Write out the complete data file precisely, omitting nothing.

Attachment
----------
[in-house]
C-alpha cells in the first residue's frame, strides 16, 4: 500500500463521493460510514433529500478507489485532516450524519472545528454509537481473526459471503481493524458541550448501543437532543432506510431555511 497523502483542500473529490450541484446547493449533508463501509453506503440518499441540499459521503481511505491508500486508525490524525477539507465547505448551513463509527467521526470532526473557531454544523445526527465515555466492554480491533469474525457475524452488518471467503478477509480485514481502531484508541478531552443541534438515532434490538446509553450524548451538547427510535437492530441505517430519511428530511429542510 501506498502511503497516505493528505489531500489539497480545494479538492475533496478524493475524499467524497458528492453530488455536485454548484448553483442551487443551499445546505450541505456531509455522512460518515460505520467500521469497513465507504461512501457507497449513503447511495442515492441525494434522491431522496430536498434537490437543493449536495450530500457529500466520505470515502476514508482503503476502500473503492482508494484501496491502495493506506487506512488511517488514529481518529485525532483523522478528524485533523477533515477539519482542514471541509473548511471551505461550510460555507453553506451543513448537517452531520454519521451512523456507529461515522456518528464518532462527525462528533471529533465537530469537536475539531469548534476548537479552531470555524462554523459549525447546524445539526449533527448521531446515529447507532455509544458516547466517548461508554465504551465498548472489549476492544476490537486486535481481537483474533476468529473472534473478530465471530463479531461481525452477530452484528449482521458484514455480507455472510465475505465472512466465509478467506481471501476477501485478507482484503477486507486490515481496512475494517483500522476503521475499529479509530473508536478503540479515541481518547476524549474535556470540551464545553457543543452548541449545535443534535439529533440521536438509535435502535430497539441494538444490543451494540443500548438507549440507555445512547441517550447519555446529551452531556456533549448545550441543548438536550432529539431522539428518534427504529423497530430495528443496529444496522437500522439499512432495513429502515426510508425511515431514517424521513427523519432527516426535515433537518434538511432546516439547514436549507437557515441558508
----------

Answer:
[in-house]
C-alpha cells in the first residue's frame, strides 16, 4: 500500500463521493460510514433529500478507489485532516450524519472545528454509537481473526459471503481493524458541550448501543437532543432506510431555511 497523502483542500473529490450541484446547493449533508463501509453506503440518499441540499459521503481511505491508500486508525490524525477539507465547505448551513463509527467521526470532526473557531454544523445526527465515555466492554480491533469474525457475524452488518471467503478477509480485514481502531484508541478531552443541534438515532434490538446509553450524548451538547427510535437492530441505517430519511428530511429542510 501506498502511503497516505493528505489531500489539497480545494479538492475533496478524493475524499467524497458528492453530488455536485454548484448553483442551487443551499445546505450541505456531509455522512460518515460505520467500521469497513465507504461512501457507497449513503447511495442515492441525494434522491431522496430536498434537490437543493449536495450530500457529500466520505470515502476514508482503503476502500473503492482508494484501496491502495493506506487506512488511517488514529481518529485525532483523522478528524485533523477533515477539519482542514471541509473548511471551505461550510460555507453553506451543513448537517452531520454519521451512523456507529461515522456518528464518532462527525462528533471529533465537530469537536475539531469548534476548537479552531470555524462554523459549525447546524445539526449533527448521531446515529447507532455509544458516547466517548461508554465504551465498548472489549476492544476490537486486535481481537483474533476468529473472534473478530465471530463479531461481525452477530452484528449482521458484514455480507455472510465475505465472512466465509478467506481471501476477501485478507482484503477486507486490515481496512475494517483500522476503521475499529479509530473508536478503540479515541481518547476524549474535556470540551464545553457543543452548541449545535443534535439529533440521536438509535435502535430497539441494538444490543451494540443500548438507549440507555445512547441517550447519555446529551452531556456533549448545550441543548438536550432529539431522539428518534427504529423497530430495528443496529444496522437500522439499512432495513429502515426510508425511515431514517424521513427523519432527516426535515433537518434538511432546516439547514436549507437557515441558508